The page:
|| "Who do you say
that I am?" Jesus asked. Simon Peter answered, "You
are the Messiah, the Son of the living God." And Jesus
answered, "Blessed are you, Simon son of Jonah! ... You are
Peter (petros), and on this rock (petra)
I will build my church..." Jesus then began to speak of
the rough road ahead. And Peter took him aside and rebuked him... "Get
behind me, Satan!" Jesus replied. "You are a stumbling
May these words of this Peter be like a rock,
“Waiting in hope”
Message preached November
Long Green Valley Church of the Brethren
Glen Arm, Maryland USA
based upon Isaiah 63:15 - 64:11
Order of Worship
listen to this sermon (mp3)
Several years ago, a therapist wisely encouraged me to use my gift for music to compose a song that might express the anger I was suppressing within. For help, I turned to the place where countless others have found relief before me - the Psalms, particularly the Psalms of Lament. Putting scripture into my own words, I then became able to voice what I felt inside.
The songs of Lament in the Old Testament, whether found in the book of Psalms, or scattered elsewhere, are texts we often find difficult to read. A perfect example is the 137th Psalm, where God’s people mourn in exile beside the waters of Babylon, wondering “how can we sing the Lord’s song in a foreign land?” Their solemn grief we can handle, but not their anger, for the Psalm ends with a terrifying beatitude in which the infants of the enemy are dashed against the rocks. Needless to say, we usually omit this verse when we read the Psalm publicly. Its anger is too graphic, even in this age of televised violence.
The passage of scripture I just read is also a lament. Isaiah, like all God’s true prophets, not only spoke God’s Word to God’s people, he also spoke for the people to God. This lamentation is such a prayer. In it we find some pretty heart-rending stuff. “Where are you, God?,” the people ask through Isaiah. “Why are you so silent when we’re going through our troubles? Why have you turned your back upon us? Do something!”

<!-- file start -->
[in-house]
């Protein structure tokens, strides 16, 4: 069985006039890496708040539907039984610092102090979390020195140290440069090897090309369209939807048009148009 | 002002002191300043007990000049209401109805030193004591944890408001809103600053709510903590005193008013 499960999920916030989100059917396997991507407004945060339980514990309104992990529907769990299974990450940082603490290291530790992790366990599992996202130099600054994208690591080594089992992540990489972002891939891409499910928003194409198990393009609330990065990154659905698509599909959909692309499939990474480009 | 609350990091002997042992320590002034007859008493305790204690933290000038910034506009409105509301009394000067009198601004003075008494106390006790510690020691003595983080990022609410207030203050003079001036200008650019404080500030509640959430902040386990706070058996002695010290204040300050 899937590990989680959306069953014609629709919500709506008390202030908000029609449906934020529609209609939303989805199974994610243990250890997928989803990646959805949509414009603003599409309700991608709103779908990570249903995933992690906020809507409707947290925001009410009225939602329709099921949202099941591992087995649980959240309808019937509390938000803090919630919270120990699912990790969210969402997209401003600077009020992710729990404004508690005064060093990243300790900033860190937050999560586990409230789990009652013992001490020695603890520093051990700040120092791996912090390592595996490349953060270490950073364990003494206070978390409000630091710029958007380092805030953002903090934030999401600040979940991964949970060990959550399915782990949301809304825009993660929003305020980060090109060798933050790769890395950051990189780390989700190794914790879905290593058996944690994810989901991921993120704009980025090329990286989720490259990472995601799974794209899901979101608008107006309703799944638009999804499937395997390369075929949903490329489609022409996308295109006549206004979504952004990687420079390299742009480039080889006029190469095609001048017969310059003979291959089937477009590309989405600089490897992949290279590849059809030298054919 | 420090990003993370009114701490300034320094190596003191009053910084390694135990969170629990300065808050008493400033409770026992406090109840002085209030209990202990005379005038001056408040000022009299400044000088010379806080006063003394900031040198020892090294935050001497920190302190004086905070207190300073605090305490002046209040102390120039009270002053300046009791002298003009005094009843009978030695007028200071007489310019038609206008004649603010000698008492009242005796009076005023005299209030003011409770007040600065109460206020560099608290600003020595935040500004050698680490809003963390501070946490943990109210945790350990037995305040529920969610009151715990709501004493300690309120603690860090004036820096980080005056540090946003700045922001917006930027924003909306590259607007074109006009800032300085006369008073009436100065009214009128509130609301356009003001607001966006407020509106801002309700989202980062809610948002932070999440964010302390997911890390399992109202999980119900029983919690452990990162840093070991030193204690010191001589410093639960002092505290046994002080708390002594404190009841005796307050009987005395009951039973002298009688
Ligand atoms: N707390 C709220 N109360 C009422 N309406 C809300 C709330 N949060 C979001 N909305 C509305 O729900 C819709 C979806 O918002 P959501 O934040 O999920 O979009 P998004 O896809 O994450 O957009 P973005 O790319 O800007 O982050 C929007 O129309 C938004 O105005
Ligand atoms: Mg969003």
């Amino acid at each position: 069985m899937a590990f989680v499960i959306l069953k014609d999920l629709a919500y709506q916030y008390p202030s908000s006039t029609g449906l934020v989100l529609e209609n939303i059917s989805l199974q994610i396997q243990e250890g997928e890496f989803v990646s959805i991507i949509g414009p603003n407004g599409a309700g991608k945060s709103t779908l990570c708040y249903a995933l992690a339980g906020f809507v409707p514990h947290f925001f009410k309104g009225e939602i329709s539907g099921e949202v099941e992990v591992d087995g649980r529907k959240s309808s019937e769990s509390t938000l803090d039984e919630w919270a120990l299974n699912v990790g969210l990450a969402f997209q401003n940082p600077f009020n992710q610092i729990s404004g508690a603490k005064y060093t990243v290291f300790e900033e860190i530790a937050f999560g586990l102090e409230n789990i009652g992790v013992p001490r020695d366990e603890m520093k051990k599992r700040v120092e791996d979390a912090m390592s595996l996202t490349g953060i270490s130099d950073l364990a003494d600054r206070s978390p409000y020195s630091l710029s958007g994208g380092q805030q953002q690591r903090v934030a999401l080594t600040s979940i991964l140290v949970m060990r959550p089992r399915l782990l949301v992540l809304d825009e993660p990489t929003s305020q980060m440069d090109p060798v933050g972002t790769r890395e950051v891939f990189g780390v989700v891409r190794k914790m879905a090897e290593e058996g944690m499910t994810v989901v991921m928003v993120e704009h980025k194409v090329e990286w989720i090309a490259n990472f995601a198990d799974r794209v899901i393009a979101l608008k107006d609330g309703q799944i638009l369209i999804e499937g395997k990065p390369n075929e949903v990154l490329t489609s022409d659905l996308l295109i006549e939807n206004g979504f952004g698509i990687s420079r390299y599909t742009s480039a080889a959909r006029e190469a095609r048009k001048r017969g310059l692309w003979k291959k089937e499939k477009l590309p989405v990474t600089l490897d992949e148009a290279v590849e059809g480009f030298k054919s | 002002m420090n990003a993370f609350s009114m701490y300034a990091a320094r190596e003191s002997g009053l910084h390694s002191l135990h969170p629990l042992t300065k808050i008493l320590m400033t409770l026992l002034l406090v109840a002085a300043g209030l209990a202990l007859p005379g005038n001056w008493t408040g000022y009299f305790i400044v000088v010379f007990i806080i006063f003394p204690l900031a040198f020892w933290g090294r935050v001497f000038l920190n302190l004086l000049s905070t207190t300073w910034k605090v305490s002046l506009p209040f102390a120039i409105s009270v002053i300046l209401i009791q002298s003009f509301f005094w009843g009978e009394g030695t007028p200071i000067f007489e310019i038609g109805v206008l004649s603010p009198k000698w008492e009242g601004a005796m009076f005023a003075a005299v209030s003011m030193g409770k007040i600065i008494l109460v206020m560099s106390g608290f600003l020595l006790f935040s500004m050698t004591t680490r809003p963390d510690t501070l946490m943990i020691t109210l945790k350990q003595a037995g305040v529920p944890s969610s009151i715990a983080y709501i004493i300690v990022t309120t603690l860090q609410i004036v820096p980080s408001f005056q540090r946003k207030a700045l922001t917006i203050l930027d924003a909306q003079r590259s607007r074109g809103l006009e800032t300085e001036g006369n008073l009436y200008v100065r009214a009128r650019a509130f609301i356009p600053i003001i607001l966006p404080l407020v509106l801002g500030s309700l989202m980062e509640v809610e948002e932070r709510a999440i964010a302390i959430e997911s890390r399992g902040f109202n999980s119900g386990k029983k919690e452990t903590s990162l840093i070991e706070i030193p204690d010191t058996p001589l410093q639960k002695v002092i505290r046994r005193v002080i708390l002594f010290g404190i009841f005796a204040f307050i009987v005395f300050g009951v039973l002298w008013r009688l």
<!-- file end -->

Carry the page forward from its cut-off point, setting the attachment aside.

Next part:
Sound familiar? When children get into an argument, threatening to do violence to one another, they often come running to mom or dad, pleading “do something!” When that parent doesn’t act, or when they do different from what is requested, the response is (in effect) “why have you turned your back on me. Don’t you care? It isn’t fair!” Children also do a good job of blaming each other. “He made me do it!” When a parent gets caught in the middle, which happens a lot, either through what they do or don’t do, the refrain becomes, “you made me do it.”
There’s a bit of this same sentiment in Isaiah’s lament to God for the people. “Why, O Lord, do you make us stray from your ways, why do you harden our hearts?” (63:17) Depending upon which translation we read, we may even find this statement expressed to God: “you were angry, and we sinned; because you hid yourself we transgressed.” (64:5b, NRSV) Now, before we begin admonishing the Israelites of Isaiah’s day for trying to evade responsibility, it’s important to recognize that this prayer of the people is full of confession. The overall tone is not one of blaming God for what has happened. “We have long been like those whom you do not rule, like those not called by your name.” (63:19) “We have all become like one who is unclean, and all our righteous deeds are like a filthy cloth. We all fade like a leaf, and our iniquities, like the wind, take us away. There is no one who calls on your name, or attempts to take hold of you; for you have hidden your face from us, and have delivered us into the hand of our iniquity.” (64:6-7)